This week, I have the pleasure of featuring Author Paul Scott Bates on this edition of A Perfect 10.
Please enjoy this week’s installment of A Perfect 10
If you want to check out past interviews, you can find them in the following links:
A.C. Flory, Steve Boseley, Kayla Matt, Mae Clair, Jill Sammut, Deanna Kahler, Dawn Reno Langley, John Howell, Elaine Cougler, Jan Sikes, Nancy Bell, Nick Davis, Kathleen Lopez, Susan Thatcher, Charles Yallowitz, Armand Rosamilia, Tracey Pagana, Anna Dobritt, Karen Oberlaender, Deby Fredericks, Teri Polen, Darlene Foster, Robert Rayner, C.C. Naughton, Sherry Rentshler, Linda Bradley, Luna St. Clair, Joan Hall, Staci Troilo, Allan Hudson, Robert Eggleton.
Also, if you are an author and you want to be part of this feature, I still have a few slots open for 2017. You can email me at email@example.com
Does writing energize or exhaust you?
At the time of writing it often energizes, particularly if I’m pleased with the result. I wrote one poem, Lament that when I’d finished it I actually couldn’t remember writing it. It just flowed for maybe an hour and came straight out, few interruptions, it just seems to appear before me. I’m very proud of that piece. I find writing very cathartic, it can act as a vehicle for my emotions and, as essentially a very socially inadequate person, it helps me express myself without being out on a pedestal.
Do you ever write under a pseudonym? If not have you considered it? Why or why not?
I haven’t yet. I’m not sure why I would want to. Its difficult getting your name out there so to start again seems counter-productive. Some writers write under a different name to distance their work from something else they have written – I’m thinking about J.K. Rowling here – and that’s their prerogative and fine but at the moment I’m not sure it would work for me. That said, I am working on another project which involves my poetry that I’m keeping quite separate at the moment.
Does a big ego help or hurt writers? Why or why not?
That’s a difficult question. A big ego can help a writer to promote their work but it could possibly lead to self-destruction. I think with any profession it’s easy to become complacent. A new writer with a big ego would struggle as I don’t think the public would connect with them. I think it’s important to appear real and approachable particularly with poetry as it seems to be a very misunderstood genre.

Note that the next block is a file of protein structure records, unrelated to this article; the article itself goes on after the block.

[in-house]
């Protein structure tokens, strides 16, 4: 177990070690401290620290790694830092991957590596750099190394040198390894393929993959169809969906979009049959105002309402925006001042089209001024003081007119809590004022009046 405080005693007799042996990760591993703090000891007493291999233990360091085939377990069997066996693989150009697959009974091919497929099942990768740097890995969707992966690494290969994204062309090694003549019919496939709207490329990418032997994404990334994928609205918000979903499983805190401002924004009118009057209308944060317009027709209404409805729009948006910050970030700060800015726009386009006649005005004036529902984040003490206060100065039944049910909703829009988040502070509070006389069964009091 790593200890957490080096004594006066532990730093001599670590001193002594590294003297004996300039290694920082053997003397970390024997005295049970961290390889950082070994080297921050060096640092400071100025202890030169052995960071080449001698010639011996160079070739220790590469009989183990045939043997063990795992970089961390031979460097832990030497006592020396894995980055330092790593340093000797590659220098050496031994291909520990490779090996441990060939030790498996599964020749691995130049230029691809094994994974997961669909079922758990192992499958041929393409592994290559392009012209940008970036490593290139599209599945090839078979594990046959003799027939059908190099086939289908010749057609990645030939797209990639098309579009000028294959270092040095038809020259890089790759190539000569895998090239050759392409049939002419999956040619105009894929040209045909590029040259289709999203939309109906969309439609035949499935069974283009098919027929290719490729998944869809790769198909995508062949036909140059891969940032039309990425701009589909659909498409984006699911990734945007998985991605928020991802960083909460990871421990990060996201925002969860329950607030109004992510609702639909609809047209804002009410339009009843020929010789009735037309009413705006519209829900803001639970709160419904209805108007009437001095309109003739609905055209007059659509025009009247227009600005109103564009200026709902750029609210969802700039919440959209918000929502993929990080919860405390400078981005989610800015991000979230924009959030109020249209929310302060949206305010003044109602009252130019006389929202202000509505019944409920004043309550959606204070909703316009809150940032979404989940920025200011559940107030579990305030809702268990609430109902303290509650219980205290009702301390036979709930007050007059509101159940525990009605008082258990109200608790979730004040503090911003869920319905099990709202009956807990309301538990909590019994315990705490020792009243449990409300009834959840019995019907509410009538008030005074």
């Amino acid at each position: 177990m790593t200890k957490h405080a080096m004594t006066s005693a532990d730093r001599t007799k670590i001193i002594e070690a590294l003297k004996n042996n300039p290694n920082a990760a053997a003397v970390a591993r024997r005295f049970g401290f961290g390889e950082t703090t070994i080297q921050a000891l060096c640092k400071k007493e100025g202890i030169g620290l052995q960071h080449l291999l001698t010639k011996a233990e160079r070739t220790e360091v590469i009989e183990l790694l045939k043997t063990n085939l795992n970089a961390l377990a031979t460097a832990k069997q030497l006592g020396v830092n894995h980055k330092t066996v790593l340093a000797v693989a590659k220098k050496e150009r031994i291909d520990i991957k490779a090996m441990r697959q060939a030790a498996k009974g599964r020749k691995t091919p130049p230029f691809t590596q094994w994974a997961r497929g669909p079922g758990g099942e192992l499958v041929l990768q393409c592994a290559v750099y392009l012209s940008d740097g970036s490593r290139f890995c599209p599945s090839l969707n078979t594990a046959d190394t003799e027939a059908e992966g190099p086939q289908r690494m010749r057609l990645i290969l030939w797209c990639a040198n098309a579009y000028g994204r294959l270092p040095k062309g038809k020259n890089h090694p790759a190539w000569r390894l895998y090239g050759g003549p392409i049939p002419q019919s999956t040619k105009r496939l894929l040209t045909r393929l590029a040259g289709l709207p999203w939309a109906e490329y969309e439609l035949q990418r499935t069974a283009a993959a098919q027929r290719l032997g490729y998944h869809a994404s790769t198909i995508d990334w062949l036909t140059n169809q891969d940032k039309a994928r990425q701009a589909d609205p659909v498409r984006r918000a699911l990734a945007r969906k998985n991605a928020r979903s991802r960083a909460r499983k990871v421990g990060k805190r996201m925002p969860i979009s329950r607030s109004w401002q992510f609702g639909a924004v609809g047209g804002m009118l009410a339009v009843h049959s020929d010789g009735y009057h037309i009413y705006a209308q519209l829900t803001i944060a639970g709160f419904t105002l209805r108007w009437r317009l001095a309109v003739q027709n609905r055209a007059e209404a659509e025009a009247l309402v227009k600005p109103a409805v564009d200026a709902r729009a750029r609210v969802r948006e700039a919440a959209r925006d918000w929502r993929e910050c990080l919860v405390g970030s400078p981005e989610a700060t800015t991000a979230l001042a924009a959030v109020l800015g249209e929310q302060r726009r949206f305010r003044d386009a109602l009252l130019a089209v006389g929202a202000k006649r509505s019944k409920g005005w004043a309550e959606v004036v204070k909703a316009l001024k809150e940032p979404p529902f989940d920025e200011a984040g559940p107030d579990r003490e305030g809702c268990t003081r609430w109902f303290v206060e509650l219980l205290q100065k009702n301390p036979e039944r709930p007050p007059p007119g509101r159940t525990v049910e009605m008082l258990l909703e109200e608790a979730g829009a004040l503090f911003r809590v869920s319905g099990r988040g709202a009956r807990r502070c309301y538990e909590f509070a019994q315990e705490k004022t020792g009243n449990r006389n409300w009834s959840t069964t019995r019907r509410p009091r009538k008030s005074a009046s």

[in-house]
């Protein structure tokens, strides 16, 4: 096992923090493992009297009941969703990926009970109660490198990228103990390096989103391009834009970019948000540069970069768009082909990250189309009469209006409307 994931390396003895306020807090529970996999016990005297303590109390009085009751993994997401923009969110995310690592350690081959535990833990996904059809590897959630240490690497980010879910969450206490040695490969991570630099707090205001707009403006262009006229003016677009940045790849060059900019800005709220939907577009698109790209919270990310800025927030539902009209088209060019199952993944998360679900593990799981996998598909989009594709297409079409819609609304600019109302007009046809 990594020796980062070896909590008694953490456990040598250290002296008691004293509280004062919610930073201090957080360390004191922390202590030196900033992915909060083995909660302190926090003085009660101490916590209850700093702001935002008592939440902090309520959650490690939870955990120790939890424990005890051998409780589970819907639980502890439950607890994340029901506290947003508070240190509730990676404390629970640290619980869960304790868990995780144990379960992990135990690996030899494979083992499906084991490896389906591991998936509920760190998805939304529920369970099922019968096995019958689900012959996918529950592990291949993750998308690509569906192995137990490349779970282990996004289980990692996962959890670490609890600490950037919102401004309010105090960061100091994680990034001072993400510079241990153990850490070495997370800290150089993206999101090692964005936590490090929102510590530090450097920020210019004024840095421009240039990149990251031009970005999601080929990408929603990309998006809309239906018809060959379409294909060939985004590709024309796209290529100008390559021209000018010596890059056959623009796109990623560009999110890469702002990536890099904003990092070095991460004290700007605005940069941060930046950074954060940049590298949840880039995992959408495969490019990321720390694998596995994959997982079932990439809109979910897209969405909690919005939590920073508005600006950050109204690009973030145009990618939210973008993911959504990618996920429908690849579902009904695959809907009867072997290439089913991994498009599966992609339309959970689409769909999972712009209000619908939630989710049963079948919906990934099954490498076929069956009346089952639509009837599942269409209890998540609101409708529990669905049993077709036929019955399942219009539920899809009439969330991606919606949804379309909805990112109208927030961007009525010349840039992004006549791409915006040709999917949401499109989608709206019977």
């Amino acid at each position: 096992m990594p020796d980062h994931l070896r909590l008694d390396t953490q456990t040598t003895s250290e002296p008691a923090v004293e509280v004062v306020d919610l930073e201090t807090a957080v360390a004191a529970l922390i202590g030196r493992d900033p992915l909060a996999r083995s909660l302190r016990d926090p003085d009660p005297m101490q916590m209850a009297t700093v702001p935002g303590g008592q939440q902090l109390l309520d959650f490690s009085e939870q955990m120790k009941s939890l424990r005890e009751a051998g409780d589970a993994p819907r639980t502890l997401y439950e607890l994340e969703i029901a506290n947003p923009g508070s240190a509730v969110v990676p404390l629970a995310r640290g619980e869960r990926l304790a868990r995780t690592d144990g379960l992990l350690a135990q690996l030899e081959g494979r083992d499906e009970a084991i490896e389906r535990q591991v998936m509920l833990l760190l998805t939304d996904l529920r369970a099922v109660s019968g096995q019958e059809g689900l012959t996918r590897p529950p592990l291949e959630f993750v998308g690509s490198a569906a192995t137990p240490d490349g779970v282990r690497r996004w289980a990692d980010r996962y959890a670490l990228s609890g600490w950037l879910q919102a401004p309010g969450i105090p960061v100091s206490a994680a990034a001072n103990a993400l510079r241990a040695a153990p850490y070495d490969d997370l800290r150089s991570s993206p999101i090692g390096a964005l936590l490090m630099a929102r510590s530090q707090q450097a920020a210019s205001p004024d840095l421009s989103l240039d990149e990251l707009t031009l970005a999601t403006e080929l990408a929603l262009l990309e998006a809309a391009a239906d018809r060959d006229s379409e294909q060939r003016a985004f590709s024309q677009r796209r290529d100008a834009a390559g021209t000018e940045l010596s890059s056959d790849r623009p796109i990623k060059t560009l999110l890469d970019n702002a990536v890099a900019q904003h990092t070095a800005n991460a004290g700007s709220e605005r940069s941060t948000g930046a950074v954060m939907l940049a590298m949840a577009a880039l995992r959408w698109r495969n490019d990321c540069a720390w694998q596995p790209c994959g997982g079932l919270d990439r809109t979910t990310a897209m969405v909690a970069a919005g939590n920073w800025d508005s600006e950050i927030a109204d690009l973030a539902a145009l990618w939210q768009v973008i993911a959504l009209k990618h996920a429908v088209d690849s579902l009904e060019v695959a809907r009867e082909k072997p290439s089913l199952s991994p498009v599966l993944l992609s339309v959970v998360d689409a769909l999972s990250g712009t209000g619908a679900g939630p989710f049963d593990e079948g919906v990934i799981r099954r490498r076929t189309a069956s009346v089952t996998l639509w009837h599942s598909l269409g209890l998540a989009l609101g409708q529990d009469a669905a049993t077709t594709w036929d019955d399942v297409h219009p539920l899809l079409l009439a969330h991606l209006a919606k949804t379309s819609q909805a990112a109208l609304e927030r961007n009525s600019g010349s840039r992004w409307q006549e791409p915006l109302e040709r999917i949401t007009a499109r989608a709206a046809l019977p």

What was the best money you ever spent as a writer?
As a new writer, the best money I have spent is buying my initial batch of books to sell!
What does writing success look like to you? Have you achieved it?
In many ways, having a book published was success in itself. I started writing over thirty years ago in my teens and dreamed of having a ‘real’ book. Whist e-books seem like the current fad, I’m still very keen on holding a paper bound book in my hands. I’d love greater success of course, selling more copies of the book and getting recognition but that’s probably more cognitive than a requirement.
What kind of research do you do, and how long do you spend researching before beginning a book? What sources do you use?
I just study life, feelings and expressions. Some of my poetry is fictional, some of it not, the goal for me is to leave the writer wondering which is which – then I have succeeded. Poems can be influenced by life events, TV programmes, even a line in a song, anything that affects me in a strong way can potentially find itself in a poem.
How do you select the names of your characters? Have you ever regretted choosing a particular name? Why?
Many of the names I have used have been fictional and just names I liked the sound of – Andrewina, Josephine for instance. I wrote a trio of poems about a character called Sarah-Jane, a partner who had passed away and I struggled to let go even after death, at the time it was fictional but I now know a few SJ’s and I have to tell them they aren’t the influence!
What is the hardest type of scene to write?
I tend not to write something that I find difficult. I don’t force myself to write, only writing about things that I know will come to me.
If you could have dinner with four people, living or dead, who would they be and what would you want to ask them?
Oh goodness, that’s really difficult. I’ll probably name four and then think of another fifty afterwards! I’d love Yoko Ono to be there, she’s amazing woman and so forward thinking, sure we’d have lots in common and could talk for hours. I think she’s very misunderstood as a person in her own right.
A comedian like Spike Milligan or Tommy Cooper – I suspect that they were quite dark personalities so very different from their stage personas although I’m sure they would keep me amused as their senses of humour matched my own.
I’d like my Grandads to be there too. I never knew one of them and the other died when I was 9 so never really had a relationship with either.
For people that are still living maybe an actor like Anthony Hopkins, or Stephen Fry they could tell some fascinating stories I’m sure, and maybe my wife as she’s my rock and means so much to me, she would contribute a lot to the whole situation. I wouldn’t want to have such an enthralling dinner without her being there.
What platform has brought you the most success in marketing your books?
I’m still new to the world of books so at the moment it has been family, Twitter and Facebook. I’d love ‘word of mouth’ to spread and people to buy the book on recommendation and maybe via good reviews. I have a friend who has also been leaving a few copies of my book on the London Underground for people to pick up! Anything is worth a try!
My current book, Hitting the Black Wall is available on Amazon and Barnes & Noble.
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